Kelly Clarkson is no stranger to the abuses of the internet. No celebrities are. That said, she was reminded again of just how cruel strangers can be when she posted a 15 second video of her daughter on Instagram. The video showed the child eating Nutella, and loving it. That was more than the trolls could handle.

River's first Nutella experience. It should have been via crepe but toast was easier 😜 #nutellagoodness #australiagoodness

A post shared by Kelly Clarkson (@kellyclarkson) on

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“River’s first Nutella experience. It should have been via crepe but toast was easier,” Clarkson wrote.

“River, do you like Nutella?” Kelly asks from behind the camera.

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“Yeah,” River says. The two-year-old then breaks out a bit of a happy dance.

The video has been seen more than 3 million times. Most of those viewers were able to keep their parenting advice to themselves. Yet there were some exceptions.

“Nutella is PACKED with sugars. Don’t make your kids blow up.”

“Nutella is hella bad for you,” another wrote.

“Giving food like this to a child is child abuse.”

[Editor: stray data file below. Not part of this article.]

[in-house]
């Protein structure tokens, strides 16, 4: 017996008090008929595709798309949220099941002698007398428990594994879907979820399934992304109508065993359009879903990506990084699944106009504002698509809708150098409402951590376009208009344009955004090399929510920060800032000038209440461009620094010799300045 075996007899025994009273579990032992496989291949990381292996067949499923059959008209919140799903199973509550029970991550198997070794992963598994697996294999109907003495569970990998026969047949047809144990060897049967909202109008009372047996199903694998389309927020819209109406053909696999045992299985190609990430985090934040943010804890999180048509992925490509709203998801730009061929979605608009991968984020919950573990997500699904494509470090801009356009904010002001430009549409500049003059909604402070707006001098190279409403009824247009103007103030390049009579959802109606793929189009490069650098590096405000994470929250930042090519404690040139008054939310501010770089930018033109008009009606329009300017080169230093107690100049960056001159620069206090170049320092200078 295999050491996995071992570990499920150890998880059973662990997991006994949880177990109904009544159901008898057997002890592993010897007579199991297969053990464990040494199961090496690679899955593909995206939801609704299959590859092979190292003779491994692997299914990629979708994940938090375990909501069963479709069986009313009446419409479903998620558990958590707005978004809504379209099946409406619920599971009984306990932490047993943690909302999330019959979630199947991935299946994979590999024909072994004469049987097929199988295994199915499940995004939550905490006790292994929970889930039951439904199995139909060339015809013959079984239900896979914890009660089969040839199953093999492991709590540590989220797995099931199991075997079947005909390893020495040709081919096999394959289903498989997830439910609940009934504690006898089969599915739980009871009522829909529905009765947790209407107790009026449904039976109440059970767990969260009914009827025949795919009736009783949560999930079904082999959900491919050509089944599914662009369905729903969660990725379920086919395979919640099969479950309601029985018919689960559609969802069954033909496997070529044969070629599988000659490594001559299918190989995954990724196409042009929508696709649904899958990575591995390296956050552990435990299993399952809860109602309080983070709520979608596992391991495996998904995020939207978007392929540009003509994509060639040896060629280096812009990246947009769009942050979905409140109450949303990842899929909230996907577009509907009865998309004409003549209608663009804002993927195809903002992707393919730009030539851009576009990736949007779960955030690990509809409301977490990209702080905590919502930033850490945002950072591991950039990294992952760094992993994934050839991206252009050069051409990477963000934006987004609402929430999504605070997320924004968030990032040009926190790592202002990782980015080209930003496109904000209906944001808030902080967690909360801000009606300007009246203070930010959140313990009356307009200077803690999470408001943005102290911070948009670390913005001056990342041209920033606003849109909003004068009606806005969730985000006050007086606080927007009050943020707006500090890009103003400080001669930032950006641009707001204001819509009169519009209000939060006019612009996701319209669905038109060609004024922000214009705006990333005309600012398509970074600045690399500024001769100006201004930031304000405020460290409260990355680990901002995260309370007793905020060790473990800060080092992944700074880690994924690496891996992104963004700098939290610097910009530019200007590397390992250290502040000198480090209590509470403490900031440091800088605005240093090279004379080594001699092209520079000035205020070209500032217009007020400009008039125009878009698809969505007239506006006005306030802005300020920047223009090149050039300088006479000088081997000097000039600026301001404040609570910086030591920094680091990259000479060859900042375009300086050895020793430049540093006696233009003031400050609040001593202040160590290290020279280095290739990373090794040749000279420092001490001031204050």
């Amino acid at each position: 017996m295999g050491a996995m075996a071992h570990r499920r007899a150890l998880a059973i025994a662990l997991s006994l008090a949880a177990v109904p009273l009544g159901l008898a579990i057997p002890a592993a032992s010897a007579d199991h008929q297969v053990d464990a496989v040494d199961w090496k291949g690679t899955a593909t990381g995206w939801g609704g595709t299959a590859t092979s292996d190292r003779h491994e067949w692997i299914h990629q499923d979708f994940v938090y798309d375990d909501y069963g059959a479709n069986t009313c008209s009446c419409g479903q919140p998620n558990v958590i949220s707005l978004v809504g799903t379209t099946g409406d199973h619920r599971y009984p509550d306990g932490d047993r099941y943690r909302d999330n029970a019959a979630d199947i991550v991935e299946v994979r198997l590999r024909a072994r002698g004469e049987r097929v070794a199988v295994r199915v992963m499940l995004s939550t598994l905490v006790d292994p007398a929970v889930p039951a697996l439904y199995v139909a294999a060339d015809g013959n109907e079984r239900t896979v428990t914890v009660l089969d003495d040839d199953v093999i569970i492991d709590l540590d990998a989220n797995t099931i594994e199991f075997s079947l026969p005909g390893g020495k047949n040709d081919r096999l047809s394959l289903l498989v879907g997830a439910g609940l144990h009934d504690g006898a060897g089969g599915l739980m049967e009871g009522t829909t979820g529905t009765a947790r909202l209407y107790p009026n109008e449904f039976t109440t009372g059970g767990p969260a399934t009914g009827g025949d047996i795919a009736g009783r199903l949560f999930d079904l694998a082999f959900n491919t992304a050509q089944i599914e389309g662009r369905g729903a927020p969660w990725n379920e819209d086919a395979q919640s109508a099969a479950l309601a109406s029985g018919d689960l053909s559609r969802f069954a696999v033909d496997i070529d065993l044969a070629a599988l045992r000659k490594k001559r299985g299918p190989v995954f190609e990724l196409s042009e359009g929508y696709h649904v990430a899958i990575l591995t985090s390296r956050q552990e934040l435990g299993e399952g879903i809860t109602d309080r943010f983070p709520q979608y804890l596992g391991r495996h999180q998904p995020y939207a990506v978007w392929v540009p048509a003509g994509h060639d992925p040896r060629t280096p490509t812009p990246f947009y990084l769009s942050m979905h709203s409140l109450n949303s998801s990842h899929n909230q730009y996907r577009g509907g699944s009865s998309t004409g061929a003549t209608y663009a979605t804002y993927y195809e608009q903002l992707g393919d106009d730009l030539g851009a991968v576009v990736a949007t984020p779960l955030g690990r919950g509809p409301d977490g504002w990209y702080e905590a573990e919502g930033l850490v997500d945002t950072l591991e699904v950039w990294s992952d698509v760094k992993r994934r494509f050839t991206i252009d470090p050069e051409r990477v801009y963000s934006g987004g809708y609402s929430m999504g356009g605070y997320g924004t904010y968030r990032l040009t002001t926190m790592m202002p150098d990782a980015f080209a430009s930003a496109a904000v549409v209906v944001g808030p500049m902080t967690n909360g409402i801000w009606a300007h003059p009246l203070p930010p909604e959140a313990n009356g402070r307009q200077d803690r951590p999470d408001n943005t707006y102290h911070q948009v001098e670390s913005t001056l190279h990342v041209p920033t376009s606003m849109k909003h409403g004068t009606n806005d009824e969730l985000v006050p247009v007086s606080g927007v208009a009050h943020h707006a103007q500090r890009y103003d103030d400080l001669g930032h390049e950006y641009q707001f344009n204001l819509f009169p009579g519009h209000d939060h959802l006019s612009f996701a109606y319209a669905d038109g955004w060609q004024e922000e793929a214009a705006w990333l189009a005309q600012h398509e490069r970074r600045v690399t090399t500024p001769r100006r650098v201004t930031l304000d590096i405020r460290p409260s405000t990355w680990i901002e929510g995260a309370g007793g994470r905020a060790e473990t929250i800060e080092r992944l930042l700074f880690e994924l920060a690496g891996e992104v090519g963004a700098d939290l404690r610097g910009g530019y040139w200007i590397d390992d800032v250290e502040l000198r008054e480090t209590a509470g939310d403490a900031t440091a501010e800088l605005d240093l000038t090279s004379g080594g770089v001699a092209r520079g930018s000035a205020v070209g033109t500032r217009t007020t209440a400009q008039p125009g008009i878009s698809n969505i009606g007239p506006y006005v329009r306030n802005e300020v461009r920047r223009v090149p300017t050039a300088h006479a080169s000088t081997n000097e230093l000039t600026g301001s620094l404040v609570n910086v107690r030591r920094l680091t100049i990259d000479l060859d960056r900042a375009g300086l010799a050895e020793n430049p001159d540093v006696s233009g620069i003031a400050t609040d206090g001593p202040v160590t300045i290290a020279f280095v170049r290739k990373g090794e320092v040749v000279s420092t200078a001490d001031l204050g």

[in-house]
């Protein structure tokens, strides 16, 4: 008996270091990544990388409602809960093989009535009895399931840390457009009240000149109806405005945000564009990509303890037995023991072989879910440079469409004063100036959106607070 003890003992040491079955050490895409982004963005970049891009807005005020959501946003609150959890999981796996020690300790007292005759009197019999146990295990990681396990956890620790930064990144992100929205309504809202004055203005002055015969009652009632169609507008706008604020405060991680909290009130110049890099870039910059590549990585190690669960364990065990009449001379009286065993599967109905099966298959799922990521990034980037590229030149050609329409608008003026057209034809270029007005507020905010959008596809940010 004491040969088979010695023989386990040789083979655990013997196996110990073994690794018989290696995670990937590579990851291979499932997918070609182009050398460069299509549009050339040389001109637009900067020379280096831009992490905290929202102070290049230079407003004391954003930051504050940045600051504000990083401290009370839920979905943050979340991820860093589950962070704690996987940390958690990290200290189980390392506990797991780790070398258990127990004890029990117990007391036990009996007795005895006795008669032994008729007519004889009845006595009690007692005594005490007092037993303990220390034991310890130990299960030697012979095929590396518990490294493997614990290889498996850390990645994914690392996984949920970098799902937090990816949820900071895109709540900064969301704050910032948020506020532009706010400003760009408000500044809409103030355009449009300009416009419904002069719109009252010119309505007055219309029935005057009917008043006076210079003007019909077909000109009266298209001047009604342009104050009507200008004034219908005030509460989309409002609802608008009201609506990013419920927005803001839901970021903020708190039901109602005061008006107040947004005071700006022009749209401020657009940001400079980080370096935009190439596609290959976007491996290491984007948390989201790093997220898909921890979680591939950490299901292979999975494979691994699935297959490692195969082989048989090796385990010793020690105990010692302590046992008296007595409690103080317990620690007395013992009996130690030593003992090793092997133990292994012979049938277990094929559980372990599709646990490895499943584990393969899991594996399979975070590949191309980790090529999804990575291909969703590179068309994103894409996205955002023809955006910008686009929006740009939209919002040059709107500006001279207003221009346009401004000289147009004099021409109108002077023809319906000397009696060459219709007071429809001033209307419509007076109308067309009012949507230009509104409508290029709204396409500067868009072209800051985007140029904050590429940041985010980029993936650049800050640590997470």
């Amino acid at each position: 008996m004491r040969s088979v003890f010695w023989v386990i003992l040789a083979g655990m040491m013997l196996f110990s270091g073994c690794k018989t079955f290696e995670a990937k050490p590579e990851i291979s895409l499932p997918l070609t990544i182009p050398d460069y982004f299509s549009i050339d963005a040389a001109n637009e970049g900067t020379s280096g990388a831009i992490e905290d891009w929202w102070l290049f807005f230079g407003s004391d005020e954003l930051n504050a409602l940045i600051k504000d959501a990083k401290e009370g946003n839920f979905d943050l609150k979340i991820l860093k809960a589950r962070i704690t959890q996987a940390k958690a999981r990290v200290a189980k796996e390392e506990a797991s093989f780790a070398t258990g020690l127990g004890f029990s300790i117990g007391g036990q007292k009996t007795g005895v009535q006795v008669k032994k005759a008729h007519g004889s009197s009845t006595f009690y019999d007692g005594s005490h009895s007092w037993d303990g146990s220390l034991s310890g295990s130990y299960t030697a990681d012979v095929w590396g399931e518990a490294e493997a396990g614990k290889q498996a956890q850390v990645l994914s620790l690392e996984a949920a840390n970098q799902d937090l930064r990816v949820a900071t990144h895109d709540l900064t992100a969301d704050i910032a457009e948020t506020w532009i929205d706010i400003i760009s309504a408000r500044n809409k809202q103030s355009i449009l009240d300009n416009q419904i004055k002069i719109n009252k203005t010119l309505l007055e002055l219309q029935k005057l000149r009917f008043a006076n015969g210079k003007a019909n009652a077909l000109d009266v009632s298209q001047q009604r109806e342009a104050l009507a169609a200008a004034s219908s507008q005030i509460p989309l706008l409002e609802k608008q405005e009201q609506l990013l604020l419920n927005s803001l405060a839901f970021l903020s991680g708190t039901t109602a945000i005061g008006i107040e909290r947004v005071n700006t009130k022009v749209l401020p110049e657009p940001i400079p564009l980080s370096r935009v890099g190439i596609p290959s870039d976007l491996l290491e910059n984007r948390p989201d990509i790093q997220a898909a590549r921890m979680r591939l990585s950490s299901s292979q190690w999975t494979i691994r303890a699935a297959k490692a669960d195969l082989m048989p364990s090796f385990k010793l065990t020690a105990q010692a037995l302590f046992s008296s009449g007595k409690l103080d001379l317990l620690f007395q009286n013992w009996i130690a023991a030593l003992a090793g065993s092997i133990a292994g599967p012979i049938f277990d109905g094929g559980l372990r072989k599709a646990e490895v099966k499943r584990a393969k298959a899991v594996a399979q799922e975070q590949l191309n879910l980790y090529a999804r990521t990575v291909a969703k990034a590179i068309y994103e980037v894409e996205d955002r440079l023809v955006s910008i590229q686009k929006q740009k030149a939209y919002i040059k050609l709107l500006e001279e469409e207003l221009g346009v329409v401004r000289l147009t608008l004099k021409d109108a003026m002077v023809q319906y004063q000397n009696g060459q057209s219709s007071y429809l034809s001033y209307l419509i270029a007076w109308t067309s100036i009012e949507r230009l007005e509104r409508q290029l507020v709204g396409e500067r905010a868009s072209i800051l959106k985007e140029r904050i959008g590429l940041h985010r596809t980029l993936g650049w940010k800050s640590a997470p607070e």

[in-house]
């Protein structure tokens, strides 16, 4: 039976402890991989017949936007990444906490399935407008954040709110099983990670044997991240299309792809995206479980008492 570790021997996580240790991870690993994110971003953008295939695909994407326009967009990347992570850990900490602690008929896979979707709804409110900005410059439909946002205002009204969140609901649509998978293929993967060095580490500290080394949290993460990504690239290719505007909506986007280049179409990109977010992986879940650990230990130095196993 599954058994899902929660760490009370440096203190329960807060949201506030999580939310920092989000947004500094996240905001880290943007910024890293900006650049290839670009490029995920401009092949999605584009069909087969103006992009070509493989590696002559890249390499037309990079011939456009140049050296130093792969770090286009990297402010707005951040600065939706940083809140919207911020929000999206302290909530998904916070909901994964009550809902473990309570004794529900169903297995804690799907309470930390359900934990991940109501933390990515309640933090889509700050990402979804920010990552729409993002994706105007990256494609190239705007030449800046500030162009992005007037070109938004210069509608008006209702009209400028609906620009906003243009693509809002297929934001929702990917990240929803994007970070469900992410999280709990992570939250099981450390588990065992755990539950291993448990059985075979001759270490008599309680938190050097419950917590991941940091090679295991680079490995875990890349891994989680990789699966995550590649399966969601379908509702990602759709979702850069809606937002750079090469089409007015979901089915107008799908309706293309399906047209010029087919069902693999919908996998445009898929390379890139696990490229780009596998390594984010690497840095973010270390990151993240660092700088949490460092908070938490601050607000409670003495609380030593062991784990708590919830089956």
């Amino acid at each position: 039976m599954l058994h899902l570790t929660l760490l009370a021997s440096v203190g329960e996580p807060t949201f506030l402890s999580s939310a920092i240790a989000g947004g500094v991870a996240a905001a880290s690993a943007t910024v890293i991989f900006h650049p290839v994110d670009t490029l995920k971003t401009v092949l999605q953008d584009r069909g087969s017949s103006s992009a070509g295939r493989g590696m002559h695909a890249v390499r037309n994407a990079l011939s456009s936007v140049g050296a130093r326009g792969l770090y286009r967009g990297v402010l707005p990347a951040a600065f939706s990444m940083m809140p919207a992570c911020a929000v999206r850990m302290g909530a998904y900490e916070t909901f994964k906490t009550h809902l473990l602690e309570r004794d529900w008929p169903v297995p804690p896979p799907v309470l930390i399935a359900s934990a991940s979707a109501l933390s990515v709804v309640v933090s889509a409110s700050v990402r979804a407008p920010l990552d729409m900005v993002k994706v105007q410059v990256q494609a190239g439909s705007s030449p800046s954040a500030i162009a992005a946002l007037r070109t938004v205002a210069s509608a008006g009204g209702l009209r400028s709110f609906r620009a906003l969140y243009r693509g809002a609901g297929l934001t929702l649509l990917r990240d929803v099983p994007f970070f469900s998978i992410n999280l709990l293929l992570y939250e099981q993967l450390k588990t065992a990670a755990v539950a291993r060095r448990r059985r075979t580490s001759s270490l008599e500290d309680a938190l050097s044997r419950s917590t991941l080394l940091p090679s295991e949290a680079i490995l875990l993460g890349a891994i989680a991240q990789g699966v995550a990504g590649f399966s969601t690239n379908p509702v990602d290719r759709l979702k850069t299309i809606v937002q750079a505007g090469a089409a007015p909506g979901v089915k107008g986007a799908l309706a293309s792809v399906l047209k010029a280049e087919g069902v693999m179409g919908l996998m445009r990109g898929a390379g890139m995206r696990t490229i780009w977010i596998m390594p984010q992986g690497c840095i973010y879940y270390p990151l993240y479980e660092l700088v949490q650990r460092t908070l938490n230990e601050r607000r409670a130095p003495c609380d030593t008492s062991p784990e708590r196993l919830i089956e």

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Right. It is like child abuse. Really tasty child abuse that makes kids happy.

One commenter pushed an unsupported claim that Nutella has been “confirmed to give cancer.” How does something “give” cancer? That’s a great question.

There are those out there who believe that palm oil is carcinogenic. If it is heated to high temperatures, it can cause problems. Nutella isn’t heated.

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Nutella is made from some things that aren’t great choices, nutritionally. Palm oil is one. Sugar is the other. The Daily Mail, covering the Clarskon story, broke down the ratios:

“Each 15g tablespoon of the spread contains 8.5g of sugar – which means that each 400g jar contains a whopping 227.2g. That works out as 57 sugar cubes per jar – and makes up more than half of the jar’s weight.”

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We have all been told, numerous times, that excess consumption of sugar and fat is not good for us. Yet most of us do it anyhow.

“There is absolutely zero substantial evidence to suggest that Nutella increases cancer risk,” Jaclyn London, Nutrition Director at the Good Housekeeping Institute, told The Mail. “No single food product can increase your risk of chronic disease in isolation.”

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So just make sure you enjoy your Nutella responsibly, like little River Rose, and you should be fine.